my mother could
                      only afford to
                                marry badly
       everything you
                 know and
                        do not
                  know can
               be yanked
                       apart no matter
                                       who you
                                                     can
                                                   afford

The collection is full of moments like these. Conrad plays with his margins and enjambments in a way that is very genuine—these playthings work quite well in spite of their suspect nature. And it would not be unfair if one felt suspicious of this gadding about with form. Conrad himself says that he “writes forpoetry.” Anyone with the gall to say this should be held to the highest of standards. This is not to say that poetry is a serious endeavor, but, at the very least, it should be an endeavor of sincerity. For the most part Conrad seems sincere about what he is doing.

Some of the pieces falter a bit at times, as some of the best collections of younger poets do when so many pieces are pulled together. A few feel a touch lazy. Oddly enough, the poem “I’m TOO Lazy for this World” is not one of them. Conrad opens the poem with “I went to the very / Real bank with / a gun for the / Fiction of / Money.” The touch of ambiguity in that for adds such a nice depth to the poem. Did he go for “the Fiction of Money” in the same way a soldier goes to war for his or her country? Or did he go for “the Fiction of Money” the way one goes to the store for eggs, simply to pick them up?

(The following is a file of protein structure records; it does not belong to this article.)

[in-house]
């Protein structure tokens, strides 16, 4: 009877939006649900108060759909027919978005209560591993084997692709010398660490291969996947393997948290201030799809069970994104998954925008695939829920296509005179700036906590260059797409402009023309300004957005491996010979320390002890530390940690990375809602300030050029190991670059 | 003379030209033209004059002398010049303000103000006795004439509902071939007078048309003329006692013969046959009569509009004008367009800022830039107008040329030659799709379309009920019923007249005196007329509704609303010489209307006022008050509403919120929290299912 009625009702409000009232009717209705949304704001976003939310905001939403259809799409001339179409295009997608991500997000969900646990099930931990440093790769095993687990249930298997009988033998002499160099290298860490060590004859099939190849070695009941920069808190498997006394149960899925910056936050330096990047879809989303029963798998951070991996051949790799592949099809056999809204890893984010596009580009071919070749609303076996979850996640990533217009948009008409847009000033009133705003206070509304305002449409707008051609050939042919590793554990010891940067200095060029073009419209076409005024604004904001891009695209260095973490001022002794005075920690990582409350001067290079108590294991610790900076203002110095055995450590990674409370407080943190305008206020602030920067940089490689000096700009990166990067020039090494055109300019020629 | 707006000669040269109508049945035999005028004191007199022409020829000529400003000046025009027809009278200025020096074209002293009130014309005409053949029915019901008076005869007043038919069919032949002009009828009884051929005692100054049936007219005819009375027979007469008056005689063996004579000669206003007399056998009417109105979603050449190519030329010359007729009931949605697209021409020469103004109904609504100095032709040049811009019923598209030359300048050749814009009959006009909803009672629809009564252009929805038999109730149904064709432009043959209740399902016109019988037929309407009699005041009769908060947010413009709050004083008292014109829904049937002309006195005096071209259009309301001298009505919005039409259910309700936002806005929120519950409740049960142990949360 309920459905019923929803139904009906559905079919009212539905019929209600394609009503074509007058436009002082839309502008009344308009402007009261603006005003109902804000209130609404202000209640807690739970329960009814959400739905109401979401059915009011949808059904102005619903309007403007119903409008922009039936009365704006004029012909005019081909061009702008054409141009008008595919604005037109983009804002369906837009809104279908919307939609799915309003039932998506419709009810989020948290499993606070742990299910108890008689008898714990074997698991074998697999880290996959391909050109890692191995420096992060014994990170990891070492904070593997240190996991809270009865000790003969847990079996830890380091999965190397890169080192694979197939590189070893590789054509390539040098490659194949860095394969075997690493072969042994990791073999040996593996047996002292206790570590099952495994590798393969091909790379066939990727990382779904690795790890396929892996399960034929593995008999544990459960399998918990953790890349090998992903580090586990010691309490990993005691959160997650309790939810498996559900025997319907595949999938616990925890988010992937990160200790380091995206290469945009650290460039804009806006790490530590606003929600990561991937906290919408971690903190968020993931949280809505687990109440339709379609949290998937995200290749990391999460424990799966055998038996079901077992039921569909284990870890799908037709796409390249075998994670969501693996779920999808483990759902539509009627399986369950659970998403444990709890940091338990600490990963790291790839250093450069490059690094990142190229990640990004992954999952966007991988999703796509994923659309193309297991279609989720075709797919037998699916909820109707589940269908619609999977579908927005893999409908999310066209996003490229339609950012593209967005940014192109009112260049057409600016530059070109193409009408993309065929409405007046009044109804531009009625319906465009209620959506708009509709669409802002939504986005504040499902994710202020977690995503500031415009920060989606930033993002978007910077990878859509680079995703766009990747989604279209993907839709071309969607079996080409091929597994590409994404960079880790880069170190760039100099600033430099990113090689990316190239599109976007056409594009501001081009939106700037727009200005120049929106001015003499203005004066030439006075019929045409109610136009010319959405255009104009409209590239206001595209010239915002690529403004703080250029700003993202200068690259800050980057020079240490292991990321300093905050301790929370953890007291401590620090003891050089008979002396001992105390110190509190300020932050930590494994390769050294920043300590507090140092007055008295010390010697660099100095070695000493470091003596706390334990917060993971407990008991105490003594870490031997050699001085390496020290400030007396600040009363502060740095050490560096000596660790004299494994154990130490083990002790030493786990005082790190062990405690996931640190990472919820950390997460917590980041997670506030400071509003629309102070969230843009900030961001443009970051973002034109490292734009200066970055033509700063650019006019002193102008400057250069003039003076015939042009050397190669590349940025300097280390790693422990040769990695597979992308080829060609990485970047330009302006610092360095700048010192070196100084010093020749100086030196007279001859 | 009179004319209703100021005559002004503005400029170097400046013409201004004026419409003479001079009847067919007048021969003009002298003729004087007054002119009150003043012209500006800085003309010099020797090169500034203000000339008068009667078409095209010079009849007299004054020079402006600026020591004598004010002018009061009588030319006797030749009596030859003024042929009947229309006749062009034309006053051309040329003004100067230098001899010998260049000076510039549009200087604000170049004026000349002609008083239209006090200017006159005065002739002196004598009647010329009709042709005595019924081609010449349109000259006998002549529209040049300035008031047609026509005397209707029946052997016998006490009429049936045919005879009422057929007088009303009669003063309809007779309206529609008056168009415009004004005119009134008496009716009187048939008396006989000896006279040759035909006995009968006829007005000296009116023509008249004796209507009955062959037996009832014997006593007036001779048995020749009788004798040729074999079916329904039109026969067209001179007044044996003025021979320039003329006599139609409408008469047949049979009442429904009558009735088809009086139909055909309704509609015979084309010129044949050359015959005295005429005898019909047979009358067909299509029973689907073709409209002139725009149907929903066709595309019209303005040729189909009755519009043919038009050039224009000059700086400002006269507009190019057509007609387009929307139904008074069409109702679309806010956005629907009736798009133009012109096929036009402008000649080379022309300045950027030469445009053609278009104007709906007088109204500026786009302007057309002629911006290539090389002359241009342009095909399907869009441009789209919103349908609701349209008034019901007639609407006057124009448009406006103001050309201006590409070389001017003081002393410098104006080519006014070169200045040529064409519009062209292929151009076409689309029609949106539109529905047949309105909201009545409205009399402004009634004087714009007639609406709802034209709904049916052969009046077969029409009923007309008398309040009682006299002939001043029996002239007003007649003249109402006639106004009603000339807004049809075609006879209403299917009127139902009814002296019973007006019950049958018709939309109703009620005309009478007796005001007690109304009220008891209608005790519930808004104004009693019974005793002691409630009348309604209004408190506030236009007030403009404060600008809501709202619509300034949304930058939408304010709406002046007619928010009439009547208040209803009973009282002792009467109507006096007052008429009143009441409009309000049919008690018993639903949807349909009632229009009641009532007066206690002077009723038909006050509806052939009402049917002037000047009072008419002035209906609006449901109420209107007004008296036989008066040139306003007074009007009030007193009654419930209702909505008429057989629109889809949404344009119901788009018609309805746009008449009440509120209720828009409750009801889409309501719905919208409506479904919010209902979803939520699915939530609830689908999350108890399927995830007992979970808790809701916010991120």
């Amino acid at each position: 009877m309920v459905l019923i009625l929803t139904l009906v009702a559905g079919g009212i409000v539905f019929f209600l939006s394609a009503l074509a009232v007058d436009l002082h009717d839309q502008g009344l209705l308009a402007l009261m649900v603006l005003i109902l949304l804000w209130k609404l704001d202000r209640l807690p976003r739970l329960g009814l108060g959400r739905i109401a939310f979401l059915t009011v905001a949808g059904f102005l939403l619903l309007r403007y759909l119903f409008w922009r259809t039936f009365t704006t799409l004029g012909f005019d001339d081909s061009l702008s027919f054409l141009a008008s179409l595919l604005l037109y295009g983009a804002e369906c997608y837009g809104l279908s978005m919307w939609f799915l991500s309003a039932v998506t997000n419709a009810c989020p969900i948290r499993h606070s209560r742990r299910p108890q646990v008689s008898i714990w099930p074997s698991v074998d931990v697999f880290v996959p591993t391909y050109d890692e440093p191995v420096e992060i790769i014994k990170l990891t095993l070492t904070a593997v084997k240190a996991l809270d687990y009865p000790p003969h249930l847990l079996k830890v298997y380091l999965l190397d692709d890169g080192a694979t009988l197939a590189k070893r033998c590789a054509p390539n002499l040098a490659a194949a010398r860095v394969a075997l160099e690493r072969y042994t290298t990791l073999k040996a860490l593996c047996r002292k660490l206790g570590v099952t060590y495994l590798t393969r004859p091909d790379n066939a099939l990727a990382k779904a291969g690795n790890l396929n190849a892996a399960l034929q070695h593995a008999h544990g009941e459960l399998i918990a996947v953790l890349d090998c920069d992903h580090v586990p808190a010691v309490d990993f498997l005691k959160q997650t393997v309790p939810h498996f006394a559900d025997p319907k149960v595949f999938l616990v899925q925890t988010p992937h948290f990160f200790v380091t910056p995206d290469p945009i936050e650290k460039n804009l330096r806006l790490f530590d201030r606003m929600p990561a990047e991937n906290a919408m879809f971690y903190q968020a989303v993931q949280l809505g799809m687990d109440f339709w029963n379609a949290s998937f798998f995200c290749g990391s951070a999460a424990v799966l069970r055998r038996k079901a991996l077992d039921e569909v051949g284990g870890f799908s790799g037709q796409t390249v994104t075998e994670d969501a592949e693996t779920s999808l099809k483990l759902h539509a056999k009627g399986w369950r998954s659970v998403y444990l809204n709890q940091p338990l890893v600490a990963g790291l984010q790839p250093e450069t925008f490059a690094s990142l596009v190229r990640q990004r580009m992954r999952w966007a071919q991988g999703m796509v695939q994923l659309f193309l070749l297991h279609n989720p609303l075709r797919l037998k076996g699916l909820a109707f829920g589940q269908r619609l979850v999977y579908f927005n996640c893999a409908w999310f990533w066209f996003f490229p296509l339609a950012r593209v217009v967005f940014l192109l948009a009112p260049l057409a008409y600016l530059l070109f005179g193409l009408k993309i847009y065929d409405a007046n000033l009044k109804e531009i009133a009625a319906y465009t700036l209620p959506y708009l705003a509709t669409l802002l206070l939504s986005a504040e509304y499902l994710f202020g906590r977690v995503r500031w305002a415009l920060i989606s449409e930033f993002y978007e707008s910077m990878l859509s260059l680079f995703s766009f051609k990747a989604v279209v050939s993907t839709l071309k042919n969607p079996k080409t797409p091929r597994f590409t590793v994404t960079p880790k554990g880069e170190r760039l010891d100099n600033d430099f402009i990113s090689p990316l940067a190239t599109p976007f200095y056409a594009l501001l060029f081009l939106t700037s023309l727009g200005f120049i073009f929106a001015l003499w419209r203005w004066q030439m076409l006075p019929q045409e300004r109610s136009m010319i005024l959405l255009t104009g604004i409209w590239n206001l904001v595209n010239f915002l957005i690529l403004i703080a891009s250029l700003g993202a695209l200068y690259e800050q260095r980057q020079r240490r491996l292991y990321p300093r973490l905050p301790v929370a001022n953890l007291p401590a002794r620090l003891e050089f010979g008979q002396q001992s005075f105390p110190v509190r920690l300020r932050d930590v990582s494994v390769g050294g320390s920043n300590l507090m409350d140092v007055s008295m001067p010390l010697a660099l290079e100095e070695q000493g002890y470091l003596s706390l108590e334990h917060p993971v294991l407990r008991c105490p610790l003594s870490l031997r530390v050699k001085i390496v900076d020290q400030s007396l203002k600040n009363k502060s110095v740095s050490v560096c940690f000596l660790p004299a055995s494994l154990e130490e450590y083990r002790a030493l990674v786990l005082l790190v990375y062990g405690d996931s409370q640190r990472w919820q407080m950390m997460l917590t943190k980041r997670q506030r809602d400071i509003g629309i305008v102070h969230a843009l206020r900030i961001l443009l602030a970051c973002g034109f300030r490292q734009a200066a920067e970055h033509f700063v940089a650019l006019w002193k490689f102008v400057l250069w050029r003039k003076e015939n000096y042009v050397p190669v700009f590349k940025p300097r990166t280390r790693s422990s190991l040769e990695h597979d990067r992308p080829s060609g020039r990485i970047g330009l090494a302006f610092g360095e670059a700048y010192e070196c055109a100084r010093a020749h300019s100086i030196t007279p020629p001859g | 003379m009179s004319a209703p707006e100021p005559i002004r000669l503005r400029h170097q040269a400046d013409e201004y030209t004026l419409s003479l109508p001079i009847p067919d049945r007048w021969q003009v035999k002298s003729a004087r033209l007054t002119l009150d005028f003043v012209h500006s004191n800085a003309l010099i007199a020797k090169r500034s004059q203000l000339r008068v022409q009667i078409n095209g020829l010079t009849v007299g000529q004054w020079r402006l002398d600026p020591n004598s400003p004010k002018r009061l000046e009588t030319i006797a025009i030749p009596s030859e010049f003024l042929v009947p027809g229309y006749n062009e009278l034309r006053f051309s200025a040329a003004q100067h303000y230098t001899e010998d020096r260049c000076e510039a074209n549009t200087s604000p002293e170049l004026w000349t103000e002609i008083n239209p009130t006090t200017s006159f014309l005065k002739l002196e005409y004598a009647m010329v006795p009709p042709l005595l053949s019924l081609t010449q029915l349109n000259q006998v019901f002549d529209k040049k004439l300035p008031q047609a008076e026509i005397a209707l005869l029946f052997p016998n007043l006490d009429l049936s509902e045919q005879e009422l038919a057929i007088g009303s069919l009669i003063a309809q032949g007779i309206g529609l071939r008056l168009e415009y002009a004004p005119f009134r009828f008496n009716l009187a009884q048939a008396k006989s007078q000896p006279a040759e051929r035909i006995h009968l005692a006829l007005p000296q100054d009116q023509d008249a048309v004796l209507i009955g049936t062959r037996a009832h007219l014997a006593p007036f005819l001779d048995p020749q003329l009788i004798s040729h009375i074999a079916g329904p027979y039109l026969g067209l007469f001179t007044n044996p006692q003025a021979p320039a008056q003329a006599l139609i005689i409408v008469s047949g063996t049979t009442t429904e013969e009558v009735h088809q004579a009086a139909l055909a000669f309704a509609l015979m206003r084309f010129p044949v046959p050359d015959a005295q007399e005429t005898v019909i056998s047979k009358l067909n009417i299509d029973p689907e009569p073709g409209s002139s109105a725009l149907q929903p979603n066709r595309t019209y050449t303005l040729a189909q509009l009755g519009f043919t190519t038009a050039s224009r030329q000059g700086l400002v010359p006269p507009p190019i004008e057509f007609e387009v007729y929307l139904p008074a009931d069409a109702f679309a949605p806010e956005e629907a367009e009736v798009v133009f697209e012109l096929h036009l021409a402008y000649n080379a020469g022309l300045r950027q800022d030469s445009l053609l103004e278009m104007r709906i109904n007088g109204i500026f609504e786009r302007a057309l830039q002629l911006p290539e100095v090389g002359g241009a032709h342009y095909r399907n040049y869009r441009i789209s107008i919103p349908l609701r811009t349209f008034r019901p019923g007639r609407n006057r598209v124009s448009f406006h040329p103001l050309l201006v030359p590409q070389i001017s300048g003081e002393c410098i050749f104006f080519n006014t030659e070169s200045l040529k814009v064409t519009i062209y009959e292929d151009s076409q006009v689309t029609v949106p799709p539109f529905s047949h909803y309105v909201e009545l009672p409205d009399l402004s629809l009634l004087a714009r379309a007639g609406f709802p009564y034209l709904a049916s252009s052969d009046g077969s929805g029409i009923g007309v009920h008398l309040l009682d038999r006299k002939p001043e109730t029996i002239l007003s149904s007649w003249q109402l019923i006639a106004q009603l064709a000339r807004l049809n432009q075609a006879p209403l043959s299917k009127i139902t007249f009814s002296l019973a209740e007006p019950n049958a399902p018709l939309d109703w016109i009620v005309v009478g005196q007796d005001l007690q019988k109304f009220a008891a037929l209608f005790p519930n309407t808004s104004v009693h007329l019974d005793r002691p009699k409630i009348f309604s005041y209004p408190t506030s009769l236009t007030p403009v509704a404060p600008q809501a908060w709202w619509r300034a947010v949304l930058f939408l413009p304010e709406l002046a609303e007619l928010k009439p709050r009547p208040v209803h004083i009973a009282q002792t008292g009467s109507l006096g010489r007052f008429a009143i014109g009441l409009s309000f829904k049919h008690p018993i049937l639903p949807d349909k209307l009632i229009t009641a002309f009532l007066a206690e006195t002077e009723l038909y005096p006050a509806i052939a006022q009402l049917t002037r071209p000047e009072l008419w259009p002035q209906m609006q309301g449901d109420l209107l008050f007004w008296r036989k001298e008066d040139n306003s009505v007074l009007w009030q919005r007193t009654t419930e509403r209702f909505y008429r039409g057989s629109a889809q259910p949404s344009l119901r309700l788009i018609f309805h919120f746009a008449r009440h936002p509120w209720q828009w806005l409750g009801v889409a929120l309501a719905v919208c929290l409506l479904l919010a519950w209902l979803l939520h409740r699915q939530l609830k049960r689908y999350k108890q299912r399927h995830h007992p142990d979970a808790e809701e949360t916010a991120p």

The word most fitting for a collection such as this is “ambitious.” It is a lot to ask the reader to undertake many of these (Soma)tics. For instance, the title (Soma)tic, “A Beautiful Marsupial Afternoon,” asks the reader to locate a refrigerator box, carry it inside, line it with blankets and pillows, cut a hole in its side, place a baby bottle full of soy milk in the hole, and live in the box while watching film after film from Piero Pasolini’s oeuvre, while taking notes to write a poem. This is possible. Not easy, but possible. As is (Soma)tic Seven. But the difference between these two is where the problem lies.